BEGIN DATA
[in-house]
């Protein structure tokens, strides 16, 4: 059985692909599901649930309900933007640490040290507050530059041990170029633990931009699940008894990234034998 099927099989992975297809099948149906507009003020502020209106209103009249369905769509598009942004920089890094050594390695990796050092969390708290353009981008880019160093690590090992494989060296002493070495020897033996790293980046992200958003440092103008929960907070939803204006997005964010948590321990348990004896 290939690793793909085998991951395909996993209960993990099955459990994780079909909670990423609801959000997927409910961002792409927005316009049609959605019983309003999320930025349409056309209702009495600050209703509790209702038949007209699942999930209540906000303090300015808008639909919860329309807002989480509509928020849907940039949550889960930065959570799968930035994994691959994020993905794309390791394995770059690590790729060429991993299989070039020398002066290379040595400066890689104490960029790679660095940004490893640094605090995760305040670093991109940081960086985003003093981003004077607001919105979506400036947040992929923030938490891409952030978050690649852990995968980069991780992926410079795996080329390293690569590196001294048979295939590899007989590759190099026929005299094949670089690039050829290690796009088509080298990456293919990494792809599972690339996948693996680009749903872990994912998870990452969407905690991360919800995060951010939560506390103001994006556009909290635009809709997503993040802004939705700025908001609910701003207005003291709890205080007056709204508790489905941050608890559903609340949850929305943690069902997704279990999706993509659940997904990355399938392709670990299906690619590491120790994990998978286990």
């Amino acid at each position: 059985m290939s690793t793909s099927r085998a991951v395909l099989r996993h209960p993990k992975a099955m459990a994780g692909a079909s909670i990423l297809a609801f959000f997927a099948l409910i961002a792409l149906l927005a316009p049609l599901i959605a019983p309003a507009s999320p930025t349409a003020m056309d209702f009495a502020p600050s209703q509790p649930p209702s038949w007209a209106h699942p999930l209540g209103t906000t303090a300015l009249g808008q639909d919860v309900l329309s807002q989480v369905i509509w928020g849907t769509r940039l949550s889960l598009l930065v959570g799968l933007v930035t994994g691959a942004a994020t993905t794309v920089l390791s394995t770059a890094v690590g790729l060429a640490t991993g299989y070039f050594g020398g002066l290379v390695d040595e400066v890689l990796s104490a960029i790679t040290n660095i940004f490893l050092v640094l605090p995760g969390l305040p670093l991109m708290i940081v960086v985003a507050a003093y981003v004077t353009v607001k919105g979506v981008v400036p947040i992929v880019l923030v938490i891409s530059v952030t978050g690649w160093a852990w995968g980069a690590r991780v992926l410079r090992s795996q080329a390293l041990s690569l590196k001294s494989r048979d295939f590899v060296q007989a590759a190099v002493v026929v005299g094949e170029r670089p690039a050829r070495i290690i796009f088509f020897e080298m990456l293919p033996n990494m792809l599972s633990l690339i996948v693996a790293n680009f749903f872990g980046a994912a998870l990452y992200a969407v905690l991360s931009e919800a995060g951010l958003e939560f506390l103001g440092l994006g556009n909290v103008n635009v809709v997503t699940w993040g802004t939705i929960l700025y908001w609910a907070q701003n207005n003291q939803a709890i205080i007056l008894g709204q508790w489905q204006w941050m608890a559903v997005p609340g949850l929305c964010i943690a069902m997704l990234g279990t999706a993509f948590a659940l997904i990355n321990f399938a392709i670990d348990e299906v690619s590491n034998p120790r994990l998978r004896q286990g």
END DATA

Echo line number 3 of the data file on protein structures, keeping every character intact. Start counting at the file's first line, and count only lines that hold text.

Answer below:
């Amino acid at each position: 059985m290939s690793t793909s099927r085998a991951v395909l099989r996993h209960p993990k992975a099955m459990a994780g692909a079909s909670i990423l297809a609801f959000f997927a099948l409910i961002a792409l149906l927005a316009p049609l599901i959605a019983p309003a507009s999320p930025t349409a003020m056309d209702f009495a502020p600050s209703q509790p649930p209702s038949w007209a209106h699942p999930l209540g209103t906000t303090a300015l009249g808008q639909d919860v309900l329309s807002q989480v369905i509509w928020g849907t769509r940039l949550s889960l598009l930065v959570g799968l933007v930035t994994g691959a942004a994020t993905t794309v920089l390791s394995t770059a890094v690590g790729l060429a640490t991993g299989y070039f050594g020398g002066l290379v390695d040595e400066v890689l990796s104490a960029i790679t040290n660095i940004f490893l050092v640094l605090p995760g969390l305040p670093l991109m708290i940081v960086v985003a507050a003093y981003v004077t353009v607001k919105g979506v981008v400036p947040i992929v880019l923030v938490i891409s530059v952030t978050g690649w160093a852990w995968g980069a690590r991780v992926l410079r090992s795996q080329a390293l041990s690569l590196k001294s494989r048979d295939f590899v060296q007989a590759a190099v002493v026929v005299g094949e170029r670089p690039a050829r070495i290690i796009f088509f020897e080298m990456l293919p033996n990494m792809l599972s633990l690339i996948v693996a790293n680009f749903f872990g980046a994912a998870l990452y992200a969407v905690l991360s931009e919800a995060g951010l958003e939560f506390l103001g440092l994006g556009n909290v103008n635009v809709v997503t699940w993040g802004t939705i929960l700025y908001w609910a907070q701003n207005n003291q939803a709890i205080i007056l008894g709204q508790w489905q204006w941050m608890a559903v997005p609340g949850l929305c964010i943690a069902m997704l990234g279990t999706a993509f948590a659940l997904i990355n321990f399938a392709i670990d348990e299906v690619s590491n034998p120790r994990l998978r004896q286990g």